The microprocessor is preferably able to control many treatment parameters simultaneously. Functions that are critical to a medical treatment process are preferably redundantly monitored with back-up circuits. The in-process memory may retain information on treatment parameters in a battery-packed memory to enable the continuation of the medical treatment process in the event of a transient power loss. All communications between control system 300 and the mechanical system are preferably centralized with positive action buttons and an alphanumeric message center. Microprocessor-controlled fluid volumes collected and distributed are preferably clearly displayed. Controls may be arranged so that the medical treatment process phase is visible at a glance.

This control system 300 and its operation may be monitored and controlled remotely, including via communication through modem connection by telephone lines or via the internet. Additionally, data related to patient conditions or medical treatment processes may be downloaded for use as direct input for control system 300 via Internet or any other network system connection.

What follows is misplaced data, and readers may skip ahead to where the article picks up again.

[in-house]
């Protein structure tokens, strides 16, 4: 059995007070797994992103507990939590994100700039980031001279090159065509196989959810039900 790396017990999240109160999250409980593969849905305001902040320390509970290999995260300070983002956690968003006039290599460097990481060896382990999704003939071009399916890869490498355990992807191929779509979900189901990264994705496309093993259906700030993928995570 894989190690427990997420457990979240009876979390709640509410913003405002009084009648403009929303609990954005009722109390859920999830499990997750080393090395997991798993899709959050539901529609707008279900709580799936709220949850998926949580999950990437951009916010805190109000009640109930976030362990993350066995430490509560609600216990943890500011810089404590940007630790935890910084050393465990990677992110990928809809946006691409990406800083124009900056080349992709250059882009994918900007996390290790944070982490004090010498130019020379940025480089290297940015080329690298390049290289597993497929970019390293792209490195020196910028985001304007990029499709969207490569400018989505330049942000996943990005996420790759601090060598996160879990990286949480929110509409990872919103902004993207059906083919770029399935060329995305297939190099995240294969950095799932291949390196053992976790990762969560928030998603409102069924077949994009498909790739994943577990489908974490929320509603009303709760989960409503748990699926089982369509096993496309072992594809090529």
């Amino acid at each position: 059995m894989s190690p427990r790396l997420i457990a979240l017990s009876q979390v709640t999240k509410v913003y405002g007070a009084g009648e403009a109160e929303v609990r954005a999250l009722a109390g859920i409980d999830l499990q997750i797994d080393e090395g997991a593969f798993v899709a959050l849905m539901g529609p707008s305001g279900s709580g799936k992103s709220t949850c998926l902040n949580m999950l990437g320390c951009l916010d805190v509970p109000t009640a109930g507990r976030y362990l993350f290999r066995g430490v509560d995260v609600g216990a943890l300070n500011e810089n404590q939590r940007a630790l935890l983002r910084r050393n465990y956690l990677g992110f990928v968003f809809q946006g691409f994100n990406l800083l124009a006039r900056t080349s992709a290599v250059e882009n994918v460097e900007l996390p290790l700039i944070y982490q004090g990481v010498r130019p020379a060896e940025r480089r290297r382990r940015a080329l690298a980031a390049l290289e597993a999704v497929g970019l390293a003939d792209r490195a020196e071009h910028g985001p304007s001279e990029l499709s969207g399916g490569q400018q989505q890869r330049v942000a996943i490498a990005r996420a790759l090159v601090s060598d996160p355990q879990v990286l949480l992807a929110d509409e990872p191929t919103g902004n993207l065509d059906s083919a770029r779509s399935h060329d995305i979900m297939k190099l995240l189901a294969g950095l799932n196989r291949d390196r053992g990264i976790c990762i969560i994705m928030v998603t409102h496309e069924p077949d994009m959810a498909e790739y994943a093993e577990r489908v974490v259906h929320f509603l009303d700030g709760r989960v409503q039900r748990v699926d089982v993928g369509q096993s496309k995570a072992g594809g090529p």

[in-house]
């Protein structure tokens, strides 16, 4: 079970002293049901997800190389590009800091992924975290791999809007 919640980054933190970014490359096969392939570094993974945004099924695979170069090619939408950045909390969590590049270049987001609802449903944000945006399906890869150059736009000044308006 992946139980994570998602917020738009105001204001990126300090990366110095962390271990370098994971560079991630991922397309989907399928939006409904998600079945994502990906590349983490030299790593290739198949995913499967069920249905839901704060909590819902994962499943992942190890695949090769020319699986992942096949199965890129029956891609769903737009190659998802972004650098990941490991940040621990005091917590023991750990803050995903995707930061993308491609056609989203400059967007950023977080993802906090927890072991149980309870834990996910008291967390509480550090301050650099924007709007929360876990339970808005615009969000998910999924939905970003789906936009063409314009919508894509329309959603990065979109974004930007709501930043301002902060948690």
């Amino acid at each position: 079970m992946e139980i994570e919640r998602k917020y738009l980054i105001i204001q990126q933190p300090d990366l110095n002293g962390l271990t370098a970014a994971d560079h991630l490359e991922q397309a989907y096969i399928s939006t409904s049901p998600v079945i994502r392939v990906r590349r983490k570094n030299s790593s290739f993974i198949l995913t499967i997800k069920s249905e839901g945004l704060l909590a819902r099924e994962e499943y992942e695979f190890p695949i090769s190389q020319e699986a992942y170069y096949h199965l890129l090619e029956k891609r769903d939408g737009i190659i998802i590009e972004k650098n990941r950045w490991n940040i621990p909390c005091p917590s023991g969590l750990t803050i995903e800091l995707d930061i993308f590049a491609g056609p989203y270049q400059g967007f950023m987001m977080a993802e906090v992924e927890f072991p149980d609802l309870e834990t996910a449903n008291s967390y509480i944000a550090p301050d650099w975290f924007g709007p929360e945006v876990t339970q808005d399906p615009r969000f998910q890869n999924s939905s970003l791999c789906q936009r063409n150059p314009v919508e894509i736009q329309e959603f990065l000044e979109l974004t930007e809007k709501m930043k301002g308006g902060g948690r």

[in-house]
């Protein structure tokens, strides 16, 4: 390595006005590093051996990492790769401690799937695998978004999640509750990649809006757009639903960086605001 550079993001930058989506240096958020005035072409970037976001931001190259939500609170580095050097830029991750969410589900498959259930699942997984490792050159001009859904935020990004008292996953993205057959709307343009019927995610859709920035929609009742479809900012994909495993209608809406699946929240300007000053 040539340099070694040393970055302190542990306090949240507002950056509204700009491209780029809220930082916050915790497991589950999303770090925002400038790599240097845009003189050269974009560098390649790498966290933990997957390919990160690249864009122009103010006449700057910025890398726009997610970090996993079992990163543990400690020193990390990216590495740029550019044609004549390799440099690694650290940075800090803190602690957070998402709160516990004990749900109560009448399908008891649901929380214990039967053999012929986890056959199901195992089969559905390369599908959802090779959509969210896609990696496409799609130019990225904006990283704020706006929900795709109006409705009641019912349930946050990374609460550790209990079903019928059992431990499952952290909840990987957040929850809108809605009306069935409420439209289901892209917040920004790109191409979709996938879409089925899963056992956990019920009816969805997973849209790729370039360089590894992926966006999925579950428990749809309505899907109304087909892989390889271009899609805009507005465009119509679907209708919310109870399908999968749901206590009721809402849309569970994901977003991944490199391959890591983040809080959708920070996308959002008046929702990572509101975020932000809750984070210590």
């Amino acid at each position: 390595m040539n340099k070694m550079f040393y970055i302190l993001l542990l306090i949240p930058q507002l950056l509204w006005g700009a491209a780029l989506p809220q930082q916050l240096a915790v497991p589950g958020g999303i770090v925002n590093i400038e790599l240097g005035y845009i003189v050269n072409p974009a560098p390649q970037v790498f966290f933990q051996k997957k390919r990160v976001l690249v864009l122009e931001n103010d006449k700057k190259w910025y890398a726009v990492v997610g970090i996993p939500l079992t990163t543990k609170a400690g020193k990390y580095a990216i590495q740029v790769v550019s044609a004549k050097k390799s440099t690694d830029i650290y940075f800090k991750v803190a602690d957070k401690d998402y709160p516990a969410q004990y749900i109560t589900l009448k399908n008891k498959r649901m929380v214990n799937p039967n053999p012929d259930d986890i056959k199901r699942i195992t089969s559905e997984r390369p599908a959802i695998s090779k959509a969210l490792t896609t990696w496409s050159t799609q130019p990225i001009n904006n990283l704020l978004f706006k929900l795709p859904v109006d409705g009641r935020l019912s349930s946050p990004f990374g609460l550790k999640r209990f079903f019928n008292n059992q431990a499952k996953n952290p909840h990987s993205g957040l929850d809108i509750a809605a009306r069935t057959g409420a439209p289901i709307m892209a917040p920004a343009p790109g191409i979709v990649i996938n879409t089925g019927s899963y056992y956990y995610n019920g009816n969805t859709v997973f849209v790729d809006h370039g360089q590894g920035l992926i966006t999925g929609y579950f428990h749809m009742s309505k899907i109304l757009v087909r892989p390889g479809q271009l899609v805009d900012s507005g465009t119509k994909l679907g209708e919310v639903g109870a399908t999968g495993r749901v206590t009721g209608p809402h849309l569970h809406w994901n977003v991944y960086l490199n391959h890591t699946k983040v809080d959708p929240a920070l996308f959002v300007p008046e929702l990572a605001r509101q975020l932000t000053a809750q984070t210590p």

Other embodiments of the invention will be apparent to those skilled in the art from consideration of the specification and the practice of the invention disclosed herein. It is intended that the specification and examples be considered as exemplary only, with a true scope and spirit of the invention being indicated by the following claims.

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Classifications
U.S. Classification604/6.08, 604/5.01, 604/6.01, 210/513, 604/6.09, 210/739, 210/782
International ClassificationA61M1/36, A61M1/02
Cooperative ClassificationA61M1/3606, A61M1/3693, A61M1/3696, A61M2205/3393, A61M1/3681
European ClassificationA61M1/36Z